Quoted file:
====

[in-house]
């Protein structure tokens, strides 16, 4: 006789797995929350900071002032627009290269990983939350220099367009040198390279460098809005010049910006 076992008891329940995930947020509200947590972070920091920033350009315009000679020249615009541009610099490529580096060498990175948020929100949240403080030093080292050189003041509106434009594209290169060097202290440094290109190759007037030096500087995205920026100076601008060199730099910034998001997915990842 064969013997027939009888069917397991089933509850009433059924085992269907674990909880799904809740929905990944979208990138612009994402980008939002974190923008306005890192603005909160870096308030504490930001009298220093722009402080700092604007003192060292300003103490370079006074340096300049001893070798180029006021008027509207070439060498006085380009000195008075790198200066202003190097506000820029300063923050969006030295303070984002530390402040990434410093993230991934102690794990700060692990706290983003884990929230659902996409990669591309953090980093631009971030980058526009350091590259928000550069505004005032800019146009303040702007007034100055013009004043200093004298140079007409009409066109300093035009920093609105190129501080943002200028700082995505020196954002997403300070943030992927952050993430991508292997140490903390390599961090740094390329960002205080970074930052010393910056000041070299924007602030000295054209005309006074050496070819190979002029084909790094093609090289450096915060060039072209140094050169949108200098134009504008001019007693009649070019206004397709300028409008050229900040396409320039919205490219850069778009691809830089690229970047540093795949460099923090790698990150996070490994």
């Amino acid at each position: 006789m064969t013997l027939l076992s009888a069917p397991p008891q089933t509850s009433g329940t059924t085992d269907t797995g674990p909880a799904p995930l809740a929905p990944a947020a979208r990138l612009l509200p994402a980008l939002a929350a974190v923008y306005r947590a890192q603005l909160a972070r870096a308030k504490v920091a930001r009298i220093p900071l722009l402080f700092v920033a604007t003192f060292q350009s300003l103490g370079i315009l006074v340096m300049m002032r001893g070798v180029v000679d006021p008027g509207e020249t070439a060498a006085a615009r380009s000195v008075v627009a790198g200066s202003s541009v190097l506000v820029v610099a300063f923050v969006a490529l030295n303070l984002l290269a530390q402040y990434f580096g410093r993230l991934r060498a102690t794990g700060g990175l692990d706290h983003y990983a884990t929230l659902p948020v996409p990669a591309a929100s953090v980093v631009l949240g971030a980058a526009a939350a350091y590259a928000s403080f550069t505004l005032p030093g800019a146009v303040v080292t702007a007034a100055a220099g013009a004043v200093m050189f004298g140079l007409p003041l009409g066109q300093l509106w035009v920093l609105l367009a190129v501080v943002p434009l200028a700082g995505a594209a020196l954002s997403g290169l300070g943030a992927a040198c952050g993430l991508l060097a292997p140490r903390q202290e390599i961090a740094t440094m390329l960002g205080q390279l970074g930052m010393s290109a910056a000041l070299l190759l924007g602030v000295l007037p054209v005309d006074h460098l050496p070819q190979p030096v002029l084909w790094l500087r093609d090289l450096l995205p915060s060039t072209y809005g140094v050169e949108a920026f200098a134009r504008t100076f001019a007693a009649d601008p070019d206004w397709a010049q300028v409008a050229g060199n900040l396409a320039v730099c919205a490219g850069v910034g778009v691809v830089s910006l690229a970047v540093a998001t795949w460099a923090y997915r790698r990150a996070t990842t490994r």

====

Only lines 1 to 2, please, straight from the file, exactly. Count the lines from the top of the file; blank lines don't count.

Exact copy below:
[in-house]
């Protein structure tokens, strides 16, 4: 006789797995929350900071002032627009290269990983939350220099367009040198390279460098809005010049910006 076992008891329940995930947020509200947590972070920091920033350009315009000679020249615009541009610099490529580096060498990175948020929100949240403080030093080292050189003041509106434009594209290169060097202290440094290109190759007037030096500087995205920026100076601008060199730099910034998001997915990842 064969013997027939009888069917397991089933509850009433059924085992269907674990909880799904809740929905990944979208990138612009994402980008939002974190923008306005890192603005909160870096308030504490930001009298220093722009402080700092604007003192060292300003103490370079006074340096300049001893070798180029006021008027509207070439060498006085380009000195008075790198200066202003190097506000820029300063923050969006030295303070984002530390402040990434410093993230991934102690794990700060692990706290983003884990929230659902996409990669591309953090980093631009971030980058526009350091590259928000550069505004005032800019146009303040702007007034100055013009004043200093004298140079007409009409066109300093035009920093609105190129501080943002200028700082995505020196954002997403300070943030992927952050993430991508292997140490903390390599961090740094390329960002205080970074930052010393910056000041070299924007602030000295054209005309006074050496070819190979002029084909790094093609090289450096915060060039072209140094050169949108200098134009504008001019007693009649070019206004397709300028409008050229900040396409320039919205490219850069778009691809830089690229970047540093795949460099923090790698990150996070490994």